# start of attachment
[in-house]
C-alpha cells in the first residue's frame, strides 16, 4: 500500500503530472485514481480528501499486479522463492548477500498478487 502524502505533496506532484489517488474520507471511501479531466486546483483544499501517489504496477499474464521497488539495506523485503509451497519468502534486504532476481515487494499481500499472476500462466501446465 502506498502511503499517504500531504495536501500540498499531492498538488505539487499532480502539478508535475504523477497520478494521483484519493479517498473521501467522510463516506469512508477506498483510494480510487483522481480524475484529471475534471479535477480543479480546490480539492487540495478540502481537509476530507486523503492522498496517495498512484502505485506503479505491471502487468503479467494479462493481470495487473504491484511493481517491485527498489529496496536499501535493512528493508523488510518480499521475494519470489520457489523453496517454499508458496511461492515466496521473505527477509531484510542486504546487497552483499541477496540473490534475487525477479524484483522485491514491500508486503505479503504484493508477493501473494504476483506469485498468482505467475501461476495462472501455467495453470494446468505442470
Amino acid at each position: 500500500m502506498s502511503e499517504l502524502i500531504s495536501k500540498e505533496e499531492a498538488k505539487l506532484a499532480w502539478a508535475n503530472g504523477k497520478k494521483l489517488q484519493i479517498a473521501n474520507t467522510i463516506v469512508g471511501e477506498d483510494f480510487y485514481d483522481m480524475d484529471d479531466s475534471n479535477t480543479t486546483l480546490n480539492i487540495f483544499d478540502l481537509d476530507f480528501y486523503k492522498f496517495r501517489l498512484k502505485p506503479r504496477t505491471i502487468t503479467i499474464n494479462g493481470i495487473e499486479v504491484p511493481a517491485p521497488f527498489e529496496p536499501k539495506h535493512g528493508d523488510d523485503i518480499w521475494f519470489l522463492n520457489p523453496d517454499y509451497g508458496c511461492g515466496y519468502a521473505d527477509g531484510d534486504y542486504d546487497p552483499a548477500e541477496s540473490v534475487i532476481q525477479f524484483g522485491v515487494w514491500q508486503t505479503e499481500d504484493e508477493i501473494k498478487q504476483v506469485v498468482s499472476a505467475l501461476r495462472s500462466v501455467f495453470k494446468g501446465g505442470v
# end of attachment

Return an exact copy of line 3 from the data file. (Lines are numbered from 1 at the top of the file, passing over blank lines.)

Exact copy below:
Amino acid at each position: 500500500m502506498s502511503e499517504l502524502i500531504s495536501k500540498e505533496e499531492a498538488k505539487l506532484a499532480w502539478a508535475n503530472g504523477k497520478k494521483l489517488q484519493i479517498a473521501n474520507t467522510i463516506v469512508g471511501e477506498d483510494f480510487y485514481d483522481m480524475d484529471d479531466s475534471n479535477t480543479t486546483l480546490n480539492i487540495f483544499d478540502l481537509d476530507f480528501y486523503k492522498f496517495r501517489l498512484k502505485p506503479r504496477t505491471i502487468t503479467i499474464n494479462g493481470i495487473e499486479v504491484p511493481a517491485p521497488f527498489e529496496p536499501k539495506h535493512g528493508d523488510d523485503i518480499w521475494f519470489l522463492n520457489p523453496d517454499y509451497g508458496c511461492g515466496y519468502a521473505d527477509g531484510d534486504y542486504d546487497p552483499a548477500e541477496s540473490v534475487i532476481q525477479f524484483g522485491v515487494w514491500q508486503t505479503e499481500d504484493e508477493i501473494k498478487q504476483v506469485v498468482s499472476a505467475l501461476r495462472s500462466v501455467f495453470k494446468g501446465g505442470v